Planting a Playground
Griff Slides at Frontier Park, other initiatives 'LEAF' Erie feeling young and spry
You wouldn't know it by looking at their shiny new additions, but the folks at Lake Erie Arboretum at Frontier (LEAF) Park are usually not the type to let things slide.
Whereas the COVID-19 pandemic left many other nonprofits stumped, LEAF branched out in new directions, keeping with its mission "to generate a greater awareness of the importance of trees to our lives" by "creating educational opportunities and outdoor experiences for [the] community" — far beyond their home base at Frontier Park.
Pre-pandemic, in-house programming and facility rentals at the LEAF Education Center accounted for 20 to 25 percent of its income streams, according to LEAF executive director Vern Peterson. While Peterson foresees the building hosting its typical full complement of events and activities down the road, in the meantime "we've taken a lot of what we're doing out into the community and are trying to involve as many people as we can."
At the center of their outreach has been the ReLeaf program, which has to date planted 1,700 trees on Erie School District properties and 5,000 trees overall. The ultimate goal is to plant a sapling for every Erie County resident — 275,000 trees in total, with particular attention paid to those low to moderate-income areas with no trees and no shade canopy whatsoever.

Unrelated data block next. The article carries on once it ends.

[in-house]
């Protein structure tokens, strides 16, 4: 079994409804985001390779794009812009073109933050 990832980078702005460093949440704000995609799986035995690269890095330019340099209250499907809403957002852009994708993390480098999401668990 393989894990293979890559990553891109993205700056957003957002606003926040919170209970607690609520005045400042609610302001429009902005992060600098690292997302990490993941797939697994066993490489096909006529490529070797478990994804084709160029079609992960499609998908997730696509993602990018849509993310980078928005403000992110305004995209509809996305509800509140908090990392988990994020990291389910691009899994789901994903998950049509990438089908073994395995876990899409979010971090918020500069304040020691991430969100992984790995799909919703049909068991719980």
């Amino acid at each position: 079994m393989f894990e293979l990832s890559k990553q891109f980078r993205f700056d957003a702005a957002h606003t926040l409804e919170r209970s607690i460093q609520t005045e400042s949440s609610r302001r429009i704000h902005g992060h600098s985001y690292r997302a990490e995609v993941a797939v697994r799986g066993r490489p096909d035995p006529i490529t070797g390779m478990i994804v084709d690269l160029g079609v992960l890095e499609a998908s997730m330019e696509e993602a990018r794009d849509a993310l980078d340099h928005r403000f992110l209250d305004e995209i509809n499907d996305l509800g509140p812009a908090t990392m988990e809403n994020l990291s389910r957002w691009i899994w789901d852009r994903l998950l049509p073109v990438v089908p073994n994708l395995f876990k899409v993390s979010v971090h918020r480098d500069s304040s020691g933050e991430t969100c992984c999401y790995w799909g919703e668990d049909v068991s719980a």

"You really would be surprised how expensive it is to plant a tree," expresses Rosa Showers, LEAF programs director. "For someone to buy a six to eight-foot tree, it's a couple of hundred dollars — and that's just to buy it, that's not the labor that goes into [planting] it. So by getting these smaller trees, we're not only able to plant more, but faster."
To help orchestrate this, LEAF has allied themselves with the Keystone 10 Million Trees Partnership, which helps unite ecologically-minded businesses, agencies, and organizations with nurseries and growers throughout the state of Pennsylvania. Not only has ReLeaf photosynthesized interest from Erie's Public Schools, but also corporate partners like FirstEnergy (1,100 trees planted) and government entities such as the Housing Authority of the City of Erie.
Beyond reducing stress and beautifying the environment, Peterson noted the timeliness of the initiative as we strive to curb climate change and global warming — according to the Arbor Day Foundation, the average fully mature tree absorbs 48 pounds of carbon dioxide from the atmosphere each year while releasing enough oxygen to supply two human beings for the same period. In this day and age, it cannot be understated how important it is to breathe.
For decades, Frontier Park has been the preferred destination in westside Erie to do just that, and even more so in the past year and a half, with people especially desperate for a breath of fresh air. "In that first year of the pandemic, I think I saw as many people using this park walking or riding as I had in the past five," notes Peterson. "It's been amazing," adds Jamie Keim, LEAF creative director.